I received a link to on online diary website I had forgotten I ever joined. It has taken me back to Viet Nam…
Beethovens Ode to Joy is beginning to sound recognisable, although he probably never envisaged the distortion from the amp or the effects of the whammy bar
. I’m also getting to grips with a jazzy version of Happy birthday for Munch’s big day in only three weeks time. Two already –
hard to believe.
Im teaching full time now. So the book is grinding to a halt. Who am I kidding? It ground
ages ago. It’s not really a writer’s block -more a writer’s apathy. This project is in danger of slipping out of sight and mind. I just can’t get to it.
Sometimes I just look at my daughter and I think, ’That’s it. I’ve achieved. Anything else I do from here on in is a bonus.’
And it’s not a bad thought.
Thoughts on this, 12 and a half years later…
- Beethoven’s Ode to Joy is still on the agenda. Guitar lessons have been revived as I invested in an electric guitar for my mid-life crisis.
- The book – The Year of the Monkey – never got back off the ground after a return to full time teaching. Other bits of writing, as this site is testament, do surface from time to time.
- Munch is now 14, and I still look at her and think the same thing.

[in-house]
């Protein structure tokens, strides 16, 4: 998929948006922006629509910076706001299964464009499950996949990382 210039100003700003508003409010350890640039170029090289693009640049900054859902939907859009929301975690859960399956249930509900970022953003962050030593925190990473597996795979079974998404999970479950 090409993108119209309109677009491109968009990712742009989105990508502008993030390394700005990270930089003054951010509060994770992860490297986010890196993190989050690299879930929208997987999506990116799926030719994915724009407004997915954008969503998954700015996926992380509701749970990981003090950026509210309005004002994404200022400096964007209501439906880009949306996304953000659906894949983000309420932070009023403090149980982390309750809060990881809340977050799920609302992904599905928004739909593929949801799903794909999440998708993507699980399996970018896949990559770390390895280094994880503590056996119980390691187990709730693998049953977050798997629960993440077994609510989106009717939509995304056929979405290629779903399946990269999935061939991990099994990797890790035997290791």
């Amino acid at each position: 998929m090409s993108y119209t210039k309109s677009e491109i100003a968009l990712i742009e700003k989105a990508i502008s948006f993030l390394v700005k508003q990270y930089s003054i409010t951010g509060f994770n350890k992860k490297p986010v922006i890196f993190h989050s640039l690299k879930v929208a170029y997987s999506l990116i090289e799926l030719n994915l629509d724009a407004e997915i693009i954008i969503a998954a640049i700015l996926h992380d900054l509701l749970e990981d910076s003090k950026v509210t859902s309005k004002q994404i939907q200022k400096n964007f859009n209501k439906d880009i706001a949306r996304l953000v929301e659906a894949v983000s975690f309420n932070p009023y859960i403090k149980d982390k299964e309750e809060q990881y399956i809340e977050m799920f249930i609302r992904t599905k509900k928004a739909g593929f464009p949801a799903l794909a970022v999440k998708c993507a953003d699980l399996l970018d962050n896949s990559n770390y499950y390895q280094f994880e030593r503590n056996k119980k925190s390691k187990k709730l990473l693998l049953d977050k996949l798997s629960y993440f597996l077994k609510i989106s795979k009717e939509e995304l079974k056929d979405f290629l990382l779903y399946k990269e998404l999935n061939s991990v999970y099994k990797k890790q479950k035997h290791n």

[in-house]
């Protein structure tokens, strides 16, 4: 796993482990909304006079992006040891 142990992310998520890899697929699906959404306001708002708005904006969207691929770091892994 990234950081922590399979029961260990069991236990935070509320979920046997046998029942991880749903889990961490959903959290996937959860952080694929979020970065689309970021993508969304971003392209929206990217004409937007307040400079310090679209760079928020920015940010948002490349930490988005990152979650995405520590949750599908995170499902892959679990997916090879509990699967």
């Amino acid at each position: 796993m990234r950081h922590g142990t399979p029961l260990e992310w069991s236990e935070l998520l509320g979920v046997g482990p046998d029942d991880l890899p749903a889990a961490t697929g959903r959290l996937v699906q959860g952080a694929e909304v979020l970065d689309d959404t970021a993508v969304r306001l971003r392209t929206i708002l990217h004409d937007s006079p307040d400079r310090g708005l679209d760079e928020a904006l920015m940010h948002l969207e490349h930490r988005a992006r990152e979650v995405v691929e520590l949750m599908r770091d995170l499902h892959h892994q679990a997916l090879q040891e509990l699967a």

This year, The Year of the Monkey, will be the year that my next novel, The Year of the Monkey, gets revived. Not finished, you’ll note, I’m not that confident, but revived. For sure. It’s playing out in my head and it’s growing of its own accord. It’s changing direction. It’s taking on new life. It’s ditched a character, and opened the door for another. It’s entering the realm of magical realism. It’s alive!
An here’s an extract:
It was dark when she awoke. She was cold. The air-conditioning remote control showed her both that it was eleven pm and that the room was at 20 degrees centigrade. Neither of these particulars was a comfort to her. Channel surfing twenty minutes later, Tien berated herself for not being sufficiently courageous to step out into the night to explore. There was no rush though, this was an investment in her future – she didn’t need to follow the back-packer route around the country in less than three weeks. There was no desperate need to ‘do’ Ho Chi Minh City, or Saigon as it remained in her stolen memories. She had enough money to stay comfortably ensconced in middle-of-the-range hotels for the next month or so before resorting to looking for work. She found that in fact she was happy, sitting cross-legged on this strange bed, having settled on a soundless MTV as background to her thoughts, mentally ticking off everything that she had going for her. An unanticipated confidence sprang from unfamiliar depths. She was charged, with jetlag, or caffeine, or plain excitement. She sat in a trance-like state, breathing in the optimism she now felt about her life. Suddenly the lingering doubts had vanished, and she knew she had made the right decision.
Ngoc smiled knowingly. She didn’t interfere, but instead revelled in the strength of her granddaughter. All was coming together. Her smile broadened.
In the morning, when Tien awoke to the clatter of metal shutters opening, motorbikes starting and street hawkers announcing their wares, she would vaguely remember dreaming of her grandmother, of a parting wink and a pat on her shoulder. The aroma of garlic and chilli would linger in her room, but she would assume it came from the street.